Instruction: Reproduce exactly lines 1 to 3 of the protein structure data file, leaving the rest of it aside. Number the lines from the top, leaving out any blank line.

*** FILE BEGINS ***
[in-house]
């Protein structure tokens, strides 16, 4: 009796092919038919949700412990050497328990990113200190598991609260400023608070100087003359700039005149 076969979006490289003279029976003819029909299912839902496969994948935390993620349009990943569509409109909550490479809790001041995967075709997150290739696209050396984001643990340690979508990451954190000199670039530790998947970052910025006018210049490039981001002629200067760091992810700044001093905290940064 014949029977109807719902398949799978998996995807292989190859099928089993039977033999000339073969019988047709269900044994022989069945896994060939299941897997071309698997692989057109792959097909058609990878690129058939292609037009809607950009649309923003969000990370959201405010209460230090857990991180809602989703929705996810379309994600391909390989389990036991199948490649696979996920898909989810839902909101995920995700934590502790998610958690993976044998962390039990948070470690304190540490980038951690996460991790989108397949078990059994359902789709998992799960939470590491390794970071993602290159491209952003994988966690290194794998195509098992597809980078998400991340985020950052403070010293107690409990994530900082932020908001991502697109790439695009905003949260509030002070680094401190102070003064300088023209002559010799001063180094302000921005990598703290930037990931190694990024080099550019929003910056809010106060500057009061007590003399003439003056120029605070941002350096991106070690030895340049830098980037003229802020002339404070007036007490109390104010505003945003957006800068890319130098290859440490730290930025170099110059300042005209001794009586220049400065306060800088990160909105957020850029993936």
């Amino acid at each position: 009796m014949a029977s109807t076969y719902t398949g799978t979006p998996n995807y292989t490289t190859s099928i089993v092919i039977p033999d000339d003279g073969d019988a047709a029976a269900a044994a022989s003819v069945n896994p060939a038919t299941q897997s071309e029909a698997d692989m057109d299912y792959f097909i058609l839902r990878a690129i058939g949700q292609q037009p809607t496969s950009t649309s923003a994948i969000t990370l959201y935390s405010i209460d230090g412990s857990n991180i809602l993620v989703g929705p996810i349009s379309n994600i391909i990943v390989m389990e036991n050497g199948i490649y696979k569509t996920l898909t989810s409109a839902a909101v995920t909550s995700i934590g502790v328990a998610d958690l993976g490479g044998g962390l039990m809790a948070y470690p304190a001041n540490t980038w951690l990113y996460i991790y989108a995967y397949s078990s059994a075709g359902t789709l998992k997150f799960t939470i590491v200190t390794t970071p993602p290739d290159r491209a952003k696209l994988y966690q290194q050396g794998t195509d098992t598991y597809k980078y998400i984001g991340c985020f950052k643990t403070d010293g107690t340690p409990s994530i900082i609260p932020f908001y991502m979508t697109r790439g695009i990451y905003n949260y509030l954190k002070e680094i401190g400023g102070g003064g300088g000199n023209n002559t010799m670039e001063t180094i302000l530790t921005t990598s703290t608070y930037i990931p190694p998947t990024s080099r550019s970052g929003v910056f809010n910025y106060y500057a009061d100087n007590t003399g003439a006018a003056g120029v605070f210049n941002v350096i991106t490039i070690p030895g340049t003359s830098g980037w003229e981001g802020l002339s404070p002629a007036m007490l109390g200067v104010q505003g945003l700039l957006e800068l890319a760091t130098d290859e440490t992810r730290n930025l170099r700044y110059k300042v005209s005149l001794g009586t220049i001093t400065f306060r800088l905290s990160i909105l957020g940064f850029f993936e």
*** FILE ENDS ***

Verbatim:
[in-house]
């Protein structure tokens, strides 16, 4: 009796092919038919949700412990050497328990990113200190598991609260400023608070100087003359700039005149 076969979006490289003279029976003819029909299912839902496969994948935390993620349009990943569509409109909550490479809790001041995967075709997150290739696209050396984001643990340690979508990451954190000199670039530790998947970052910025006018210049490039981001002629200067760091992810700044001093905290940064 014949029977109807719902398949799978998996995807292989190859099928089993039977033999000339073969019988047709269900044994022989069945896994060939299941897997071309698997692989057109792959097909058609990878690129058939292609037009809607950009649309923003969000990370959201405010209460230090857990991180809602989703929705996810379309994600391909390989389990036991199948490649696979996920898909989810839902909101995920995700934590502790998610958690993976044998962390039990948070470690304190540490980038951690996460991790989108397949078990059994359902789709998992799960939470590491390794970071993602290159491209952003994988966690290194794998195509098992597809980078998400991340985020950052403070010293107690409990994530900082932020908001991502697109790439695009905003949260509030002070680094401190102070003064300088023209002559010799001063180094302000921005990598703290930037990931190694990024080099550019929003910056809010106060500057009061007590003399003439003056120029605070941002350096991106070690030895340049830098980037003229802020002339404070007036007490109390104010505003945003957006800068890319130098290859440490730290930025170099110059300042005209001794009586220049400065306060800088990160909105957020850029993936």
């Amino acid at each position: 009796m014949a029977s109807t076969y719902t398949g799978t979006p998996n995807y292989t490289t190859s099928i089993v092919i039977p033999d000339d003279g073969d019988a047709a029976a269900a044994a022989s003819v069945n896994p060939a038919t299941q897997s071309e029909a698997d692989m057109d299912y792959f097909i058609l839902r990878a690129i058939g949700q292609q037009p809607t496969s950009t649309s923003a994948i969000t990370l959201y935390s405010i209460d230090g412990s857990n991180i809602l993620v989703g929705p996810i349009s379309n994600i391909i990943v390989m389990e036991n050497g199948i490649y696979k569509t996920l898909t989810s409109a839902a909101v995920t909550s995700i934590g502790v328990a998610d958690l993976g490479g044998g962390l039990m809790a948070y470690p304190a001041n540490t980038w951690l990113y996460i991790y989108a995967y397949s078990s059994a075709g359902t789709l998992k997150f799960t939470i590491v200190t390794t970071p993602p290739d290159r491209a952003k696209l994988y966690q290194q050396g794998t195509d098992t598991y597809k980078y998400i984001g991340c985020f950052k643990t403070d010293g107690t340690p409990s994530i900082i609260p932020f908001y991502m979508t697109r790439g695009i990451y905003n949260y509030l954190k002070e680094i401190g400023g102070g003064g300088g000199n023209n002559t010799m670039e001063t180094i302000l530790t921005t990598s703290t608070y930037i990931p190694p998947t990024s080099r550019s970052g929003v910056f809010n910025y106060y500057a009061d100087n007590t003399g003439a006018a003056g120029v605070f210049n941002v350096i991106t490039i070690p030895g340049t003359s830098g980037w003229e981001g802020l002339s404070p002629a007036m007490l109390g200067v104010q505003g945003l700039l957006e800068l890319a760091t130098d290859e440490t992810r730290n930025l170099r700044y110059k300042v005209s005149l001794g009586t220049i001093t400065f306060r800088l905290s990160i909105l957020g940064f850029f993936e």